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Hydraulics of Rock Weirs (3D versus 1D Effects)

One-dimensional, 1D, numerical simulations model downstream changes in hydraulics while neglecting vertical and lateral variation. Two-dimensional, 2D, models incorporate lateral differences in velocity and water surface elevation, but neglect flow not perpendicular to the stream bed. Three-dimensional, 3D, modeling simulates the motion of water in all directions and most accurately captures flow patterns. Estimating structure performance with lower dimensional methods requires understanding the impact of representing a features with methods farther divorced from real world processes.  A 3D numerical model of a rock weir was constructed to investigate multi-dimensional flow patterns and determine modeling needs.  The U2RANS 3D model, developed by Dr. Yong Lai, has been used for all figures.

Field U-Weir Photo Field U-Weir 3D Results

Plate 1 - Field Photo and 3D Numerical Simulation Results

Plate 1 shows a U-Weir in the field and the corresponding water surface and velocity from a 3D numerical model. In the photograph, entrained air reveals areas of high velocity. The 3D model captured flow features including the draw down curve, hydraulic jump, and variations in velocity. Dry areas in the photograph, such as the protruding rocks in the upper right corner match the 3D model water surface. Plate 1 demonstrates the capability of three-dimensional numerical modeling to match field conditions.

U-Weir Water Surface Contours

Plate 2 - U-Weir Water Surface Elevation Contours

Plate 2 shows a plan view with water surface elevation contours. The areas upstream and downstream of the structure show little lateral variation. The water surface drops rapidly over the structure and follows the weir crest topology. 1D modeling assumes gradually varied flow and constant water surface elevation across a transect. Methods to meet 1D water surface requirements include constructing cross sections tracing water surface elevation contours or coding multiple cross section perpendicular to the thalweg. Plate 2 shows the water surface elevation requirements for a 1D model. (click to enlarge)

Plan View Velocity Vectors

Plate 3 - U-Weir Plan View Velocity Vectors

Plate 3 shows surface velocity vectors. In the channel upstream and downstream of the structure water flows parallel to the banks. Over the weir, the flow paths rapidly converge and then slowly expand. A jet through the center of the channel creates abrupt lateral changes in velocity. 1D modeling requires cross section lines perpendicular to the velocity vectors. Modelers accommodate lateral variability through bending the cross section. Plate 3 shows the velocity conditions that must be met in a 1D representation. (click to enlarge)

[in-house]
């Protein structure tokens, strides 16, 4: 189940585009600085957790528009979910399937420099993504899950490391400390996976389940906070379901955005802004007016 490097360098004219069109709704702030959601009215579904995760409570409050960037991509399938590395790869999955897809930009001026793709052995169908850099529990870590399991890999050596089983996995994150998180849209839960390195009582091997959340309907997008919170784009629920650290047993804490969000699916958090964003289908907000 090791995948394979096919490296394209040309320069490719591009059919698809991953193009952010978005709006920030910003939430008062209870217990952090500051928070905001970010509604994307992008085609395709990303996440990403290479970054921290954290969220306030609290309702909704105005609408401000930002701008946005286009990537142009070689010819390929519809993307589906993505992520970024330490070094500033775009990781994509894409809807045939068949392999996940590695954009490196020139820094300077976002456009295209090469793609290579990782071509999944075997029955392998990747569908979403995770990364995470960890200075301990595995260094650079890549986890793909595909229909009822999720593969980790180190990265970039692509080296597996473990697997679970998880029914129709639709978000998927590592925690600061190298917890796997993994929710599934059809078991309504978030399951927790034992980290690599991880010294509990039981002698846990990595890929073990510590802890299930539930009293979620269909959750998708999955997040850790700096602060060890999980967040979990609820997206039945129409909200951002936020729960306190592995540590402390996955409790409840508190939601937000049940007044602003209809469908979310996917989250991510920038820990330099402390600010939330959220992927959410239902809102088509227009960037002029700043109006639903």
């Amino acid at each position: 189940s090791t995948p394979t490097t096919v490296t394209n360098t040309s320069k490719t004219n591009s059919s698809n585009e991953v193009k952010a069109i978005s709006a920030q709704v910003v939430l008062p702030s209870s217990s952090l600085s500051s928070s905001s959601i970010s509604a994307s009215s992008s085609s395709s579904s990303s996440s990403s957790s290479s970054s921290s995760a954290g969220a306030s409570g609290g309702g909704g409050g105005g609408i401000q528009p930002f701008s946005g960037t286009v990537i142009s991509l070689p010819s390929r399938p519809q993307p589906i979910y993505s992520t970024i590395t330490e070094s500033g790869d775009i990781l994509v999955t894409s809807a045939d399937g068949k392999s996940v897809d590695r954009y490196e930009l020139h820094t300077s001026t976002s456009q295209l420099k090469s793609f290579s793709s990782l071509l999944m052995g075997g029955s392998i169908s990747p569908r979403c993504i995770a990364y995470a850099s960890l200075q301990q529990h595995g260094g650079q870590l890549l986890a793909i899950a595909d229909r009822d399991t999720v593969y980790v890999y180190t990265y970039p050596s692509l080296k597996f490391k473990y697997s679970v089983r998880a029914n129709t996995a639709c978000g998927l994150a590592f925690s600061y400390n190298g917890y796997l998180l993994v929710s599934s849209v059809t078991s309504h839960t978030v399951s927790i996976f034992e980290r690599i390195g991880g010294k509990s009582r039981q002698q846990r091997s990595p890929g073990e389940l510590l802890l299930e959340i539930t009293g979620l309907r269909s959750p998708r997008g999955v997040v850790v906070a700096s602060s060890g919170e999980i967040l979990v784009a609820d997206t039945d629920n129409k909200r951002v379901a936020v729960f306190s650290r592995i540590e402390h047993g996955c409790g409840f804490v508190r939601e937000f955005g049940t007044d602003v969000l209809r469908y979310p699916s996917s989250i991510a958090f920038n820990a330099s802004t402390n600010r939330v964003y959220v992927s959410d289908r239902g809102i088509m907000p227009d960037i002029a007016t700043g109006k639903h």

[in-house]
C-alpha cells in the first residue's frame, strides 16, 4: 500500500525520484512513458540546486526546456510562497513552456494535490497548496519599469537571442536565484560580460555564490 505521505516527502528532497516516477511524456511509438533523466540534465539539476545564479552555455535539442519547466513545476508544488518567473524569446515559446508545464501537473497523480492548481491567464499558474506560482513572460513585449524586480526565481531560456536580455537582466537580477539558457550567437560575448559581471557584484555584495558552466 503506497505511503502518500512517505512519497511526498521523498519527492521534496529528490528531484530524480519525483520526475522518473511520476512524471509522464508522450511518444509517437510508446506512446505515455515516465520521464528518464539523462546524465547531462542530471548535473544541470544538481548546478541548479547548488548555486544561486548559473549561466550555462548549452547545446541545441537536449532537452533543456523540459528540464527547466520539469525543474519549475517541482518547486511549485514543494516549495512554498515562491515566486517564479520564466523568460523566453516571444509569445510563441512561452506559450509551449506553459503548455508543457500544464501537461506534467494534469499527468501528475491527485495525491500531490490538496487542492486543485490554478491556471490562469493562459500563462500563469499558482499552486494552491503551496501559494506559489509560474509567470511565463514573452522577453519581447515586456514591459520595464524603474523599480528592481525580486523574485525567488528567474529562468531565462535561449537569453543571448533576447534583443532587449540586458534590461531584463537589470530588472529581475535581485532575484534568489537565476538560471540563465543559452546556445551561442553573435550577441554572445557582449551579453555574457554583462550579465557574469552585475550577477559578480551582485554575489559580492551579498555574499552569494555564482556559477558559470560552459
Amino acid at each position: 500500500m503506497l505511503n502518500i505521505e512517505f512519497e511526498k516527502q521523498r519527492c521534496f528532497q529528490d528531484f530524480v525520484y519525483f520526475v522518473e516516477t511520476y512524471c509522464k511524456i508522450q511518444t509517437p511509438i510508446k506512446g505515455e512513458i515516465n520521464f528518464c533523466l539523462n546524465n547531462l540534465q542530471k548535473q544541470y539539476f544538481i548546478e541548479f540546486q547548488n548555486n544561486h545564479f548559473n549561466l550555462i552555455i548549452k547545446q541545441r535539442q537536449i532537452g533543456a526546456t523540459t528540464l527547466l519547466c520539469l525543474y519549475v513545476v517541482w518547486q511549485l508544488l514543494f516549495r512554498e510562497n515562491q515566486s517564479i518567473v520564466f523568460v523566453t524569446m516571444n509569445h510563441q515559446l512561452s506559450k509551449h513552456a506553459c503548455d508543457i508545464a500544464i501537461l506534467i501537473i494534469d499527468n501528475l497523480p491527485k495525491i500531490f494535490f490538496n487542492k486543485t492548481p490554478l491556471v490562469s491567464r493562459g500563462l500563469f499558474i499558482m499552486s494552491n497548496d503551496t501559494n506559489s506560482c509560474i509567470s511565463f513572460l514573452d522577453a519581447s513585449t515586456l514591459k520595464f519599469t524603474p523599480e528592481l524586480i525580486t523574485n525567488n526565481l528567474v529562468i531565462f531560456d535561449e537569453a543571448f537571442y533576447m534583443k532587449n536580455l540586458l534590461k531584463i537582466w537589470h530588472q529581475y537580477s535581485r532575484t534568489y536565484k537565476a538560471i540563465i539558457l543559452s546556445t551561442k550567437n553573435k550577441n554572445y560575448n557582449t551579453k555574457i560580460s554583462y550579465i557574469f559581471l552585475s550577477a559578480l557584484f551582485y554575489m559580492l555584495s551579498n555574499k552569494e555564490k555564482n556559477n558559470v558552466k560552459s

U-Weir Profile View Velocity Vectors

Plate 4 - U-Weir Profile View Velocity Vectors

Plate 4 shows a profile view for velocities in a slice cut along the thalweg. Water flows parallel to the bed upstream and downstream of the structure. The stream lines rapidly converge and diverge vertically through the structure. The velocity profile contains a jet midway through the water column rather than the logarithmic profile of a typical river section. Vertical velocity components in the scour pool show plunging flow. 1D modeling requires perpendicular velocity vectors in all directions, including vertical. Plate 4 shows the vertical velocity conditions that must be met in a 1D representation. (click to enlarge)

U-Weir 1D versus 3D

Plate 5 - Conversion of 3D Hydraulics to 1D Hydraulics

Plate 5 shows attempts to reconcile 1D requirement with field conditions. A cross section model can meet either water surface requirements or velocity requirements, but not both. Plate 5 demonstrates the need for 1D models to incorporate adjustments for multi-dimensional effects. HEC-RAS contains placeholders, but the magnitude of the adjustment is unknown for rock weirs. The adjustment will depend on the throat width, profile and plan arm angle, drop height, and more. (click to enlarge)

3D modeling directly captures the physics of the flow hydraulics and can provide adjustments defensible to funding sources and regulatory agencies. There are no 1D hydraulic guidelines for rock weirs, field work cannot quantify and capture detailed processes, and physical modeling is expensive and time intensive. Without accurate hydraulics, designers cannot address the failure mechanisms of structures.

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For more information on Reclamation's River Engineering Services, contact the Group Manager, Tim Randle (303)445-2557.